This human failing, our malleability to fit social norms, is a consequence of one of our greatest attributes, our resourcefulness. We have evolved to be successful in complex environments and to tailor our behavior to the people and circumstances that surround us. Think about how you behave when you attend a party where you know no one compared with a night out with your oldest friends. Think of how you conduct yourself at a job interview, at a sporting event, babysitting a child, or when you’re alone. We manage to be very different people from moment to moment. We have to be; our complex social world demands it. So why is it so hard to imagine that, when plunged into an extreme role under extreme circumstances, we might do something we’d never think we’re capable of? Something truly inhumane?

In his book, Zimbardo argues that the suicide bombers of modern religious extremism, the torturers in the Abu Ghraib prison, and the executioners of the Holocaust were normal people subjected to extreme pressures and circumstances. There is a long history of psychology experiments, including Zimbardo’s study and the infamous Milgram experiments, that demonstrate how stable, well-meaning Americans will commit terrible acts when influenced by authority or anonymity. And past events have shown time and again that we are capable of standing by rather than intervening to help those in need. The case of Kitty Genovese is a dramatic example of this common occurrence, the basis for the so-called bystander effect. Zimbardo calls it the evil of inaction. But should it come as a surprise? Doesn’t society teach us to mind our own business?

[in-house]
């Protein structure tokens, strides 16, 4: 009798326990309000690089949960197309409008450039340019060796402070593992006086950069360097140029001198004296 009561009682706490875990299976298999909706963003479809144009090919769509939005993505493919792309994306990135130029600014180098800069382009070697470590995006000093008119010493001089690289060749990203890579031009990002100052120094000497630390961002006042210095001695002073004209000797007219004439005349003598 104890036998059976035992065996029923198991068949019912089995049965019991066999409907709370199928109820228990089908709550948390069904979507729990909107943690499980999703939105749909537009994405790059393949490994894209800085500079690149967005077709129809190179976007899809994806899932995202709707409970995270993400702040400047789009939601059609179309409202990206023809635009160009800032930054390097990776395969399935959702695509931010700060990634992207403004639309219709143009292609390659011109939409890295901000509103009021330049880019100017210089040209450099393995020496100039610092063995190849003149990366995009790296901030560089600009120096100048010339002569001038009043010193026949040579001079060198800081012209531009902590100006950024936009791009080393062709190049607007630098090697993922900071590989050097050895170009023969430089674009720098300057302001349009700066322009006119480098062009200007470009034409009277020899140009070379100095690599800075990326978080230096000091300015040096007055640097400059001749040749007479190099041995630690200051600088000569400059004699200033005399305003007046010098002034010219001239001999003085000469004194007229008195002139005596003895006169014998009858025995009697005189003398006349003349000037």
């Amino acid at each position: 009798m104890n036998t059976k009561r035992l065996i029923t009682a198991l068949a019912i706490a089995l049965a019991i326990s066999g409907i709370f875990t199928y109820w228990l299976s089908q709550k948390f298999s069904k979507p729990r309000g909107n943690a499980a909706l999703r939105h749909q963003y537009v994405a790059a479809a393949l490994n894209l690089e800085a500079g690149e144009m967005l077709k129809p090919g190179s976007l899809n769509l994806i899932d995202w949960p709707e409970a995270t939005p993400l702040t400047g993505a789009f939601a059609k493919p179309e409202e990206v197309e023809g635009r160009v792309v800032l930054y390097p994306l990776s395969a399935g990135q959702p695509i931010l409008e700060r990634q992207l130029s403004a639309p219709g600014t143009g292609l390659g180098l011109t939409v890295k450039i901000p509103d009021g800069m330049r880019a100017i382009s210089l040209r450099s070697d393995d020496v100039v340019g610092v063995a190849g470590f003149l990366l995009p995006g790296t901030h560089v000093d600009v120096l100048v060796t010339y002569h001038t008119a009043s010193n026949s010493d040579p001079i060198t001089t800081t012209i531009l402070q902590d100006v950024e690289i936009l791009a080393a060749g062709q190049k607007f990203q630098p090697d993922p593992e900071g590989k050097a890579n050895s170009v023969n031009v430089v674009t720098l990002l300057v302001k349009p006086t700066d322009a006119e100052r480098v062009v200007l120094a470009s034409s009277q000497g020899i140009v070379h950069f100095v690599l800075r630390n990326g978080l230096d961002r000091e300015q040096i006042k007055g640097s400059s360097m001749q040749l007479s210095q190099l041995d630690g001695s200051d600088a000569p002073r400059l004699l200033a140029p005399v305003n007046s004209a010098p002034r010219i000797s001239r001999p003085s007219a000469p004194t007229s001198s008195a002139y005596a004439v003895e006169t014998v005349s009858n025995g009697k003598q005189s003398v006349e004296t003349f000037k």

These questions about complicity and inaction reminded me of a night from my childhood. I was seven years old when my parents first took me to the Chicago Symphony Orchestra. I remember how people with shiny shoes, lush coats, and clutch purses poured in from nearby parking structures to gather outside Orchestra Hall. Amid the symphony goers, I noticed a crumpled man sitting on the ground with his head resting on his knees. I remember that his jacket was far too thin for the biting cold and that the plastic cup by his feet was empty. All of the well-dressed concert goers swept past him, including us. I felt ill throughout the first half of the performance, knowing I could have asked my parents for money and given him a dollar or two. I worried that he’d starve to death because I hadn’t done anything to help him. At intermission, I dragged my parents out to the sidewalk, but by then the man was gone.